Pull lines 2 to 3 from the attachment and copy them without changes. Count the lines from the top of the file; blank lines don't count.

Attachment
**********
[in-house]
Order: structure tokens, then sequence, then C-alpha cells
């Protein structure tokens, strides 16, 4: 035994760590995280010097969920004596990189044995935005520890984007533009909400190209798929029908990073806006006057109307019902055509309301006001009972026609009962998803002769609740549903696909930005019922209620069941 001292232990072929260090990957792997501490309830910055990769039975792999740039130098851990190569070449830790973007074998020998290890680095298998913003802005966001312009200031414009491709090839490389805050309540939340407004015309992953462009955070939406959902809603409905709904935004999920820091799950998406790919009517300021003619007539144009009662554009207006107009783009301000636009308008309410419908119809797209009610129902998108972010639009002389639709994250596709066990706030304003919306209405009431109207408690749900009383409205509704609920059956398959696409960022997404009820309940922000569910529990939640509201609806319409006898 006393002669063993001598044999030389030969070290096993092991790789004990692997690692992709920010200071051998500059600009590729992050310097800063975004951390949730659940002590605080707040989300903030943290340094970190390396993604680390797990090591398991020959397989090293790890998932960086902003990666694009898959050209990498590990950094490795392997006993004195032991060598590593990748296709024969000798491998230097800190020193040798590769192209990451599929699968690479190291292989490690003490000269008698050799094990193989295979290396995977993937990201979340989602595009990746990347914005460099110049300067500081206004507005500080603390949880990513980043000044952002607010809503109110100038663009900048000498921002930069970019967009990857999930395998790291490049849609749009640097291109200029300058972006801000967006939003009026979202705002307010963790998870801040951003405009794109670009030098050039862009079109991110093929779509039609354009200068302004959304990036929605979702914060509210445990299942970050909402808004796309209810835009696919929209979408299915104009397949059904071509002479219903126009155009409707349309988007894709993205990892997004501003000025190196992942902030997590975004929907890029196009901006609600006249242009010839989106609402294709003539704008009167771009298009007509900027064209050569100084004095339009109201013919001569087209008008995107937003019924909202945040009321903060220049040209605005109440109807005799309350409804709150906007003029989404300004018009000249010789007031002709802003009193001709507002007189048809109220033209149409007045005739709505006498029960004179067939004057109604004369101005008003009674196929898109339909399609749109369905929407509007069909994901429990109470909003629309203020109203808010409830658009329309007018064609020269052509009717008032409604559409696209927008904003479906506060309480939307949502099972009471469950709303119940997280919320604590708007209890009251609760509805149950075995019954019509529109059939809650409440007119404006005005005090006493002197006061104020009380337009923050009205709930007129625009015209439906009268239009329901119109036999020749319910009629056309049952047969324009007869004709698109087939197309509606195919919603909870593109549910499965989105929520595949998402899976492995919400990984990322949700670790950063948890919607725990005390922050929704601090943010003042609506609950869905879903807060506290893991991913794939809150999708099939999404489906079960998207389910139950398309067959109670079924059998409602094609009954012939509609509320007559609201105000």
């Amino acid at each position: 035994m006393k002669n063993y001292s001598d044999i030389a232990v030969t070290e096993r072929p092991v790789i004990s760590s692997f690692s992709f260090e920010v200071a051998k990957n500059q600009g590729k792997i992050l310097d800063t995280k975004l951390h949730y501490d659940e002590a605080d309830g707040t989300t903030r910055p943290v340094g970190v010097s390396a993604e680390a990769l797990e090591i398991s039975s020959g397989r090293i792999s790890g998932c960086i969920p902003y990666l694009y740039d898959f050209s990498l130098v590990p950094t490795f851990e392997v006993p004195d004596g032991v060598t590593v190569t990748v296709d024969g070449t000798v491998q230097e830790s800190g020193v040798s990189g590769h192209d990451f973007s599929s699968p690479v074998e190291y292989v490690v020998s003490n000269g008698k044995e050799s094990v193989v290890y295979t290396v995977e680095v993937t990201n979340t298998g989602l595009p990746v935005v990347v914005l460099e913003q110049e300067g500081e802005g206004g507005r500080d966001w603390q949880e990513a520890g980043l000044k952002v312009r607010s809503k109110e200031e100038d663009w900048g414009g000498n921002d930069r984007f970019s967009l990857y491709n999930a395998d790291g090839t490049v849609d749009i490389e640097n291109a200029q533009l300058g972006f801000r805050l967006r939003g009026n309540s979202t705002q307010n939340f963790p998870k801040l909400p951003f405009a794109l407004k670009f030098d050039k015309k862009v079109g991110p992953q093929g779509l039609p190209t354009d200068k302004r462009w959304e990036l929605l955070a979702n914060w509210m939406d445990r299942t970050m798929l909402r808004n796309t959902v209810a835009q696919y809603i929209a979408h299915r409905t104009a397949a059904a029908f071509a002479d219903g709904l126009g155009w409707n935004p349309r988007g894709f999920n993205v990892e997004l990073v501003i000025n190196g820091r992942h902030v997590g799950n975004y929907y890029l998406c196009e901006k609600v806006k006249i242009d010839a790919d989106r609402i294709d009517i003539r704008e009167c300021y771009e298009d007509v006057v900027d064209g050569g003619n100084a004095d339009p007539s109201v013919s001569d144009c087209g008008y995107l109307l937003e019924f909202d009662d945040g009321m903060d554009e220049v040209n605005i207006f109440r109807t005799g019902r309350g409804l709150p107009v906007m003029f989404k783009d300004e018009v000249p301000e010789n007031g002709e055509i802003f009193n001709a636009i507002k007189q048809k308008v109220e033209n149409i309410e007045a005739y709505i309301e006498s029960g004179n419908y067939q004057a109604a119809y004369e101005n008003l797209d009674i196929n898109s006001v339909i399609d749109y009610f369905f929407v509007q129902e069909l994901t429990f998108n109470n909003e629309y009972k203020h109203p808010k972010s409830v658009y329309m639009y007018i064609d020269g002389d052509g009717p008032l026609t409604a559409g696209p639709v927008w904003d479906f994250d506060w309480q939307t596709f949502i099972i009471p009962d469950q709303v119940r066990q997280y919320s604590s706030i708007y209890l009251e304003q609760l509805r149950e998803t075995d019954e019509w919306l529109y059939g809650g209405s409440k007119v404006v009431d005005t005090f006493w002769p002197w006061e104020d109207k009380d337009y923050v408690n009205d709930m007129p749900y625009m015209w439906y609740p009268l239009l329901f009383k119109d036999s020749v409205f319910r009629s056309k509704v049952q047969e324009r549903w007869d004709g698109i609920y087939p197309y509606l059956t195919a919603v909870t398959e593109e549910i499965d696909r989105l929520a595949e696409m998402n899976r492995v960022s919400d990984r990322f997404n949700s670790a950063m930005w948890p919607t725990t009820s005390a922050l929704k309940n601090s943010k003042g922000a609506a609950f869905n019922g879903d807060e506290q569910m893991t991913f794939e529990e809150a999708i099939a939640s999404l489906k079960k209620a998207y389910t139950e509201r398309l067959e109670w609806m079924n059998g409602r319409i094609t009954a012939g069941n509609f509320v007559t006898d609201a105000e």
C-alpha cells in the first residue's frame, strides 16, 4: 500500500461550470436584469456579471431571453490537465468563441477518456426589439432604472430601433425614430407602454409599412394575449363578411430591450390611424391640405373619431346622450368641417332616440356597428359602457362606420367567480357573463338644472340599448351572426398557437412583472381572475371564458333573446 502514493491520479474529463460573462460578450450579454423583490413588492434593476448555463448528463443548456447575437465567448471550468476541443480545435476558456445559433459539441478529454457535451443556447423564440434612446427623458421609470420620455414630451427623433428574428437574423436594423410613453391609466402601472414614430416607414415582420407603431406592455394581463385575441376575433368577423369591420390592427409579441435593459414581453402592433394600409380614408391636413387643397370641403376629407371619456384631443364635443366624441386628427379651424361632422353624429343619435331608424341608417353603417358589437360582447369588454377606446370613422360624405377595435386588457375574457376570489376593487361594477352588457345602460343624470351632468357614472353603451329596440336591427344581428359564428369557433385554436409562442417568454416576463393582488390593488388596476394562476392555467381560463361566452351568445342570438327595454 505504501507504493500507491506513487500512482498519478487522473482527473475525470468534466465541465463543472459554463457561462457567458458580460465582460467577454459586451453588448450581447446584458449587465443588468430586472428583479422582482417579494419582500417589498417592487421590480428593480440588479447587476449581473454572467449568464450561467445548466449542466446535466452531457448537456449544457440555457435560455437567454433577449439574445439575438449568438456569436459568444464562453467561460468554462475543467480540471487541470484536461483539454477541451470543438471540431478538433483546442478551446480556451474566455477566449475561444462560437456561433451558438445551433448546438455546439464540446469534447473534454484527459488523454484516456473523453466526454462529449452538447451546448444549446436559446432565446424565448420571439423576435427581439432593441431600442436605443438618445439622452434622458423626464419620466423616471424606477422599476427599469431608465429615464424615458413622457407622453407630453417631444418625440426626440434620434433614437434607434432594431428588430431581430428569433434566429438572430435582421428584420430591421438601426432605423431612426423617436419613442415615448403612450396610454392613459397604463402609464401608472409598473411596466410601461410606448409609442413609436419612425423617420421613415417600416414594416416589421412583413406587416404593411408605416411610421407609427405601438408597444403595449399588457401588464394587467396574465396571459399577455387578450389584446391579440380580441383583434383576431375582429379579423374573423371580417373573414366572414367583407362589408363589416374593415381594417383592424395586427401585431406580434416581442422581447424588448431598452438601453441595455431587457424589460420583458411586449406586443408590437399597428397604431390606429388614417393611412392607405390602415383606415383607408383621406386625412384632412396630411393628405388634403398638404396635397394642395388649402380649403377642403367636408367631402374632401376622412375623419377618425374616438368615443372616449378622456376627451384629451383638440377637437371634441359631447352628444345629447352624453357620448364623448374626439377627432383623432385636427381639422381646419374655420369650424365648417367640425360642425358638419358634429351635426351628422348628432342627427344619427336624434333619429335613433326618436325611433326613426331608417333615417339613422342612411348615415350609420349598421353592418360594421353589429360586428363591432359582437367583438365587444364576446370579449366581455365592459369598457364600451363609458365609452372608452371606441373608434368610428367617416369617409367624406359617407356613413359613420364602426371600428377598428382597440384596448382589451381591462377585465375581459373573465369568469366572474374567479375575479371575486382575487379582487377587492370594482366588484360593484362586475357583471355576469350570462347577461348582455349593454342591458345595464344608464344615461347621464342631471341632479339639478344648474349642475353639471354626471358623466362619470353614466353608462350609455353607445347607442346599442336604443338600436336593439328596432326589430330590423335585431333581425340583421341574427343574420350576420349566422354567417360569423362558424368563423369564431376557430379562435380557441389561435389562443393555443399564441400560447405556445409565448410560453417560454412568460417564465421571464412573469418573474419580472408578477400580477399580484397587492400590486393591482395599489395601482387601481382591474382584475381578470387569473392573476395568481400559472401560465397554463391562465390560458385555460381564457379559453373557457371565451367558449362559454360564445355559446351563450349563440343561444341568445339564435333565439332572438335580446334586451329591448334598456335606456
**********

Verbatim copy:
Order: structure tokens, then sequence, then C-alpha cells
């Protein structure tokens, strides 16, 4: 035994760590995280010097969920004596990189044995935005520890984007533009909400190209798929029908990073806006006057109307019902055509309301006001009972026609009962998803002769609740549903696909930005019922209620069941 001292232990072929260090990957792997501490309830910055990769039975792999740039130098851990190569070449830790973007074998020998290890680095298998913003802005966001312009200031414009491709090839490389805050309540939340407004015309992953462009955070939406959902809603409905709904935004999920820091799950998406790919009517300021003619007539144009009662554009207006107009783009301000636009308008309410419908119809797209009610129902998108972010639009002389639709994250596709066990706030304003919306209405009431109207408690749900009383409205509704609920059956398959696409960022997404009820309940922000569910529990939640509201609806319409006898 006393002669063993001598044999030389030969070290096993092991790789004990692997690692992709920010200071051998500059600009590729992050310097800063975004951390949730659940002590605080707040989300903030943290340094970190390396993604680390797990090591398991020959397989090293790890998932960086902003990666694009898959050209990498590990950094490795392997006993004195032991060598590593990748296709024969000798491998230097800190020193040798590769192209990451599929699968690479190291292989490690003490000269008698050799094990193989295979290396995977993937990201979340989602595009990746990347914005460099110049300067500081206004507005500080603390949880990513980043000044952002607010809503109110100038663009900048000498921002930069970019967009990857999930395998790291490049849609749009640097291109200029300058972006801000967006939003009026979202705002307010963790998870801040951003405009794109670009030098050039862009079109991110093929779509039609354009200068302004959304990036929605979702914060509210445990299942970050909402808004796309209810835009696919929209979408299915104009397949059904071509002479219903126009155009409707349309988007894709993205990892997004501003000025190196992942902030997590975004929907890029196009901006609600006249242009010839989106609402294709003539704008009167771009298009007509900027064209050569100084004095339009109201013919001569087209008008995107937003019924909202945040009321903060220049040209605005109440109807005799309350409804709150906007003029989404300004018009000249010789007031002709802003009193001709507002007189048809109220033209149409007045005739709505006498029960004179067939004057109604004369101005008003009674196929898109339909399609749109369905929407509007069909994901429990109470909003629309203020109203808010409830658009329309007018064609020269052509009717008032409604559409696209927008904003479906506060309480939307949502099972009471469950709303119940997280919320604590708007209890009251609760509805149950075995019954019509529109059939809650409440007119404006005005005090006493002197006061104020009380337009923050009205709930007129625009015209439906009268239009329901119109036999020749319910009629056309049952047969324009007869004709698109087939197309509606195919919603909870593109549910499965989105929520595949998402899976492995919400990984990322949700670790950063948890919607725990005390922050929704601090943010003042609506609950869905879903807060506290893991991913794939809150999708099939999404489906079960998207389910139950398309067959109670079924059998409602094609009954012939509609509320007559609201105000």